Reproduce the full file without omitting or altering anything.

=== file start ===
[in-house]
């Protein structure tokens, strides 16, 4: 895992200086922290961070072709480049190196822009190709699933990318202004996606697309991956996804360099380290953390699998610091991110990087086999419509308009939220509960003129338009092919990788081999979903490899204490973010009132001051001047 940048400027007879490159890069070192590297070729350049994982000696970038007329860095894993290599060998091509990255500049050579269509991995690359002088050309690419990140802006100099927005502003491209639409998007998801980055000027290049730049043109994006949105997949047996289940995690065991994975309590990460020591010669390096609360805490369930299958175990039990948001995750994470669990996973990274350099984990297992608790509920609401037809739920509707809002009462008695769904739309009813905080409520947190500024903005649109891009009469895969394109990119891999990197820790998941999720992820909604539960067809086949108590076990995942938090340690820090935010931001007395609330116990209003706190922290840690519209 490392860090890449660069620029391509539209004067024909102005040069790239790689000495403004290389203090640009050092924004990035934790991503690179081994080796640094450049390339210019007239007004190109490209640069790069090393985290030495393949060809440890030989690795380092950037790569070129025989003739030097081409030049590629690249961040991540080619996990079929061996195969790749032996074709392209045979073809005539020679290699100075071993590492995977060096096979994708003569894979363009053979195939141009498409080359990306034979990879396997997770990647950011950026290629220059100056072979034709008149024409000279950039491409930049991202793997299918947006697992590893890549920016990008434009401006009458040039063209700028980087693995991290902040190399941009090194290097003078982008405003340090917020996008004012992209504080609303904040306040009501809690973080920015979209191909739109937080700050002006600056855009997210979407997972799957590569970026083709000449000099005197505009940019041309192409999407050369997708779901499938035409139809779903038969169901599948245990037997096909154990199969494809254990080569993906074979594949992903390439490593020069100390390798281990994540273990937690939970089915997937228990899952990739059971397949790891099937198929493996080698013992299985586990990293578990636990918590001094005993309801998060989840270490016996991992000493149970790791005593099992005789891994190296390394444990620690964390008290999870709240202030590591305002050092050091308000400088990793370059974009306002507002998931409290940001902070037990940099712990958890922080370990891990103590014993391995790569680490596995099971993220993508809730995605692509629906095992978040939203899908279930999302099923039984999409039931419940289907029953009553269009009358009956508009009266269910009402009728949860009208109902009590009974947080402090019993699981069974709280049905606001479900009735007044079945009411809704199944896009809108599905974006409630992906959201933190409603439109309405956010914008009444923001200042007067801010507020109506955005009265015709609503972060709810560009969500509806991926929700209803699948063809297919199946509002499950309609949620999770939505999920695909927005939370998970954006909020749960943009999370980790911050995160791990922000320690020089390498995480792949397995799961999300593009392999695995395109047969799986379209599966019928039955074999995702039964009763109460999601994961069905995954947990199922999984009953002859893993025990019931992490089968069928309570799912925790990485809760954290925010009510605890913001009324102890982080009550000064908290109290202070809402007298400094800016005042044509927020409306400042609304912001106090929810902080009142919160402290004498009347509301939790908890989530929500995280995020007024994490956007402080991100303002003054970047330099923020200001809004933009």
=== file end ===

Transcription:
[in-house]
């Protein structure tokens, strides 16, 4: 895992200086922290961070072709480049190196822009190709699933990318202004996606697309991956996804360099380290953390699998610091991110990087086999419509308009939220509960003129338009092919990788081999979903490899204490973010009132001051001047 940048400027007879490159890069070192590297070729350049994982000696970038007329860095894993290599060998091509990255500049050579269509991995690359002088050309690419990140802006100099927005502003491209639409998007998801980055000027290049730049043109994006949105997949047996289940995690065991994975309590990460020591010669390096609360805490369930299958175990039990948001995750994470669990996973990274350099984990297992608790509920609401037809739920509707809002009462008695769904739309009813905080409520947190500024903005649109891009009469895969394109990119891999990197820790998941999720992820909604539960067809086949108590076990995942938090340690820090935010931001007395609330116990209003706190922290840690519209 490392860090890449660069620029391509539209004067024909102005040069790239790689000495403004290389203090640009050092924004990035934790991503690179081994080796640094450049390339210019007239007004190109490209640069790069090393985290030495393949060809440890030989690795380092950037790569070129025989003739030097081409030049590629690249961040991540080619996990079929061996195969790749032996074709392209045979073809005539020679290699100075071993590492995977060096096979994708003569894979363009053979195939141009498409080359990306034979990879396997997770990647950011950026290629220059100056072979034709008149024409000279950039491409930049991202793997299918947006697992590893890549920016990008434009401006009458040039063209700028980087693995991290902040190399941009090194290097003078982008405003340090917020996008004012992209504080609303904040306040009501809690973080920015979209191909739109937080700050002006600056855009997210979407997972799957590569970026083709000449000099005197505009940019041309192409999407050369997708779901499938035409139809779903038969169901599948245990037997096909154990199969494809254990080569993906074979594949992903390439490593020069100390390798281990994540273990937690939970089915997937228990899952990739059971397949790891099937198929493996080698013992299985586990990293578990636990918590001094005993309801998060989840270490016996991992000493149970790791005593099992005789891994190296390394444990620690964390008290999870709240202030590591305002050092050091308000400088990793370059974009306002507002998931409290940001902070037990940099712990958890922080370990891990103590014993391995790569680490596995099971993220993508809730995605692509629906095992978040939203899908279930999302099923039984999409039931419940289907029953009553269009009358009956508009009266269910009402009728949860009208109902009590009974947080402090019993699981069974709280049905606001479900009735007044079945009411809704199944896009809108599905974006409630992906959201933190409603439109309405956010914008009444923001200042007067801010507020109506955005009265015709609503972060709810560009969500509806991926929700209803699948063809297919199946509002499950309609949620999770939505999920695909927005939370998970954006909020749960943009999370980790911050995160791990922000320690020089390498995480792949397995799961999300593009392999695995395109047969799986379209599966019928039955074999995702039964009763109460999601994961069905995954947990199922999984009953002859893993025990019931992490089968069928309570799912925790990485809760954290925010009510605890913001009324102890982080009550000064908290109290202070809402007298400094800016005042044509927020409306400042609304912001106090929810902080009142919160402290004498009347509301939790908890989530929500995280995020007024994490956007402080991100303002003054970047330099923020200001809004933009």